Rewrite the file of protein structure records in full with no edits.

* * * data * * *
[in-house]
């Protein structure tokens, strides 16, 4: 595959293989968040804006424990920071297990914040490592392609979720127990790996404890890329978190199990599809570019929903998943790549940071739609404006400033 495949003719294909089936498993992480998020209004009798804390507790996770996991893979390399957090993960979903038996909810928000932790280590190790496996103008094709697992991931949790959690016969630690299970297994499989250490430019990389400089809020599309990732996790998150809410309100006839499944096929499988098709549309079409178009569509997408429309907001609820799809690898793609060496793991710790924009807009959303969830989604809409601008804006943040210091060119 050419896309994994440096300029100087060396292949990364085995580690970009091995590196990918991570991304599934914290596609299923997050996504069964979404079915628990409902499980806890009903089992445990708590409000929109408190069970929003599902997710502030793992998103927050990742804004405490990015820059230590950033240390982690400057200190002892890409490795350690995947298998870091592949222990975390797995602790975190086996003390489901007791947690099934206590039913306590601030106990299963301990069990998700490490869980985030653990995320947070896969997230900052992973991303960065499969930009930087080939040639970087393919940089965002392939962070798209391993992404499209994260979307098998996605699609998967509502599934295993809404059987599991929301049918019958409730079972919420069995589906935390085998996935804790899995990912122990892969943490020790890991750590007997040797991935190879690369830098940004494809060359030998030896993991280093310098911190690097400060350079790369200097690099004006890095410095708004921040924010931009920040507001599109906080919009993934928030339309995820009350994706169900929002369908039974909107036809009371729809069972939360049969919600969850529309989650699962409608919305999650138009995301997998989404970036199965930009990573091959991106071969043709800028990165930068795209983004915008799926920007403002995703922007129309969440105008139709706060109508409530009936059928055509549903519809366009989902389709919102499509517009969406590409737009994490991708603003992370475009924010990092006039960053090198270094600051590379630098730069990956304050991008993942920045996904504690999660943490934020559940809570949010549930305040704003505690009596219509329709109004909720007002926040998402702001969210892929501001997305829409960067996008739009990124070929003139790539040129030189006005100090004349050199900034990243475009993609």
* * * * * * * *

[in-house]
């Protein structure tokens, strides 16, 4: 595959293989968040804006424990920071297990914040490592392609979720127990790996404890890329978190199990599809570019929903998943790549940071739609404006400033 495949003719294909089936498993992480998020209004009798804390507790996770996991893979390399957090993960979903038996909810928000932790280590190790496996103008094709697992991931949790959690016969630690299970297994499989250490430019990389400089809020599309990732996790998150809410309100006839499944096929499988098709549309079409178009569509997408429309907001609820799809690898793609060496793991710790924009807009959303969830989604809409601008804006943040210091060119 050419896309994994440096300029100087060396292949990364085995580690970009091995590196990918991570991304599934914290596609299923997050996504069964979404079915628990409902499980806890009903089992445990708590409000929109408190069970929003599902997710502030793992998103927050990742804004405490990015820059230590950033240390982690400057200190002892890409490795350690995947298998870091592949222990975390797995602790975190086996003390489901007791947690099934206590039913306590601030106990299963301990069990998700490490869980985030653990995320947070896969997230900052992973991303960065499969930009930087080939040639970087393919940089965002392939962070798209391993992404499209994260979307098998996605699609998967509502599934295993809404059987599991929301049918019958409730079972919420069995589906935390085998996935804790899995990912122990892969943490020790890991750590007997040797991935190879690369830098940004494809060359030998030896993991280093310098911190690097400060350079790369200097690099004006890095410095708004921040924010931009920040507001599109906080919009993934928030339309995820009350994706169900929002369908039974909107036809009371729809069972939360049969919600969850529309989650699962409608919305999650138009995301997998989404970036199965930009990573091959991106071969043709800028990165930068795209983004915008799926920007403002995703922007129309969440105008139709706060109508409530009936059928055509549903519809366009989902389709919102499509517009969406590409737009994490991708603003992370475009924010990092006039960053090198270094600051590379630098730069990956304050991008993942920045996904504690999660943490934020559940809570949010549930305040704003505690009596219509329709109004909720007002926040998402702001969210892929501001997305829409960067996008739009990124070929003139790539040129030189006005100090004349050199900034990243475009993609």